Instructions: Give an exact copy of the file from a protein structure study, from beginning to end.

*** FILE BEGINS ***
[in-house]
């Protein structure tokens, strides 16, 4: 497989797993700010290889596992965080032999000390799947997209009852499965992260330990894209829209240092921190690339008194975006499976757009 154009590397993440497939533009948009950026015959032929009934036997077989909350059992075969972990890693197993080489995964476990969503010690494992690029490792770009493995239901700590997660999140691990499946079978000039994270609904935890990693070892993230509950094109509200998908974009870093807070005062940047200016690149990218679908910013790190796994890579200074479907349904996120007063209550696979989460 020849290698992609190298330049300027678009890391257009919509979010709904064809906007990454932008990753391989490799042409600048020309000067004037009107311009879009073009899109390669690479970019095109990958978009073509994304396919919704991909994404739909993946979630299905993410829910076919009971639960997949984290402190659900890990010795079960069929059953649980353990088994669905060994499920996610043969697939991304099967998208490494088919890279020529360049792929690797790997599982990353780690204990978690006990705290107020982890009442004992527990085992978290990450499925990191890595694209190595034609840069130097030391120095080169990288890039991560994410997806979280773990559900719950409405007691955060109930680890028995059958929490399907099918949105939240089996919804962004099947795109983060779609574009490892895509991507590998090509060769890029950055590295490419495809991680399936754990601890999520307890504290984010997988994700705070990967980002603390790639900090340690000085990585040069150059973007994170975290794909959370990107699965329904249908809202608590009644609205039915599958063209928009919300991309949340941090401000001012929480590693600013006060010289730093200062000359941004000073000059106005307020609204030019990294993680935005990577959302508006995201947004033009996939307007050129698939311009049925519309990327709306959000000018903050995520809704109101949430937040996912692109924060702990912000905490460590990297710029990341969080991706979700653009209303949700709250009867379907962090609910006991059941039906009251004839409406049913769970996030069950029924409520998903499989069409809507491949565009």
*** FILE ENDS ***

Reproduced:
[in-house]
């Protein structure tokens, strides 16, 4: 497989797993700010290889596992965080032999000390799947997209009852499965992260330990894209829209240092921190690339008194975006499976757009 154009590397993440497939533009948009950026015959032929009934036997077989909350059992075969972990890693197993080489995964476990969503010690494992690029490792770009493995239901700590997660999140691990499946079978000039994270609904935890990693070892993230509950094109509200998908974009870093807070005062940047200016690149990218679908910013790190796994890579200074479907349904996120007063209550696979989460 020849290698992609190298330049300027678009890391257009919509979010709904064809906007990454932008990753391989490799042409600048020309000067004037009107311009879009073009899109390669690479970019095109990958978009073509994304396919919704991909994404739909993946979630299905993410829910076919009971639960997949984290402190659900890990010795079960069929059953649980353990088994669905060994499920996610043969697939991304099967998208490494088919890279020529360049792929690797790997599982990353780690204990978690006990705290107020982890009442004992527990085992978290990450499925990191890595694209190595034609840069130097030391120095080169990288890039991560994410997806979280773990559900719950409405007691955060109930680890028995059958929490399907099918949105939240089996919804962004099947795109983060779609574009490892895509991507590998090509060769890029950055590295490419495809991680399936754990601890999520307890504290984010997988994700705070990967980002603390790639900090340690000085990585040069150059973007994170975290794909959370990107699965329904249908809202608590009644609205039915599958063209928009919300991309949340941090401000001012929480590693600013006060010289730093200062000359941004000073000059106005307020609204030019990294993680935005990577959302508006995201947004033009996939307007050129698939311009049925519309990327709306959000000018903050995520809704109101949430937040996912692109924060702990912000905490460590990297710029990341969080991706979700653009209303949700709250009867379907962090609910006991059941039906009251004839409406049913769970996030069950029924409520998903499989069409809507491949565009």